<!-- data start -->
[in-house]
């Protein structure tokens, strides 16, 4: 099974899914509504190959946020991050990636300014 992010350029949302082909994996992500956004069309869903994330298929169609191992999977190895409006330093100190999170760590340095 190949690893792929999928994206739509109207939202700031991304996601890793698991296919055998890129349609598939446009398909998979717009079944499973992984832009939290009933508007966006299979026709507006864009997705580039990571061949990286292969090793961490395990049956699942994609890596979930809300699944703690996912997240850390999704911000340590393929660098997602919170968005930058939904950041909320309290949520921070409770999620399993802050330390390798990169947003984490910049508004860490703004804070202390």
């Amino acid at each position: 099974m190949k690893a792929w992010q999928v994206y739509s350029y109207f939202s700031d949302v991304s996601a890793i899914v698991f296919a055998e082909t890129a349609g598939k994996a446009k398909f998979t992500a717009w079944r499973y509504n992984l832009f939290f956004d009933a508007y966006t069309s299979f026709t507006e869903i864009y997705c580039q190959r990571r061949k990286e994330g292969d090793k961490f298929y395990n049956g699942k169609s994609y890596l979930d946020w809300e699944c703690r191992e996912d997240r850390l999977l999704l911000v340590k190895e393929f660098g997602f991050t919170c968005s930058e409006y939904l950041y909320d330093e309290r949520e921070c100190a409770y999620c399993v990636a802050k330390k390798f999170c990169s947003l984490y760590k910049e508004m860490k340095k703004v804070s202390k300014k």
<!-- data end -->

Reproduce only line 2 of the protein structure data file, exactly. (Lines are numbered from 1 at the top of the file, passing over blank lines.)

């Protein structure tokens, strides 16, 4: 099974899914509504190959946020991050990636300014 992010350029949302082909994996992500956004069309869903994330298929169609191992999977190895409006330093100190999170760590340095 190949690893792929999928994206739509109207939202700031991304996601890793698991296919055998890129349609598939446009398909998979717009079944499973992984832009939290009933508007966006299979026709507006864009997705580039990571061949990286292969090793961490395990049956699942994609890596979930809300699944703690996912997240850390999704911000340590393929660098997602919170968005930058939904950041909320309290949520921070409770999620399993802050330390390798990169947003984490910049508004860490703004804070202390």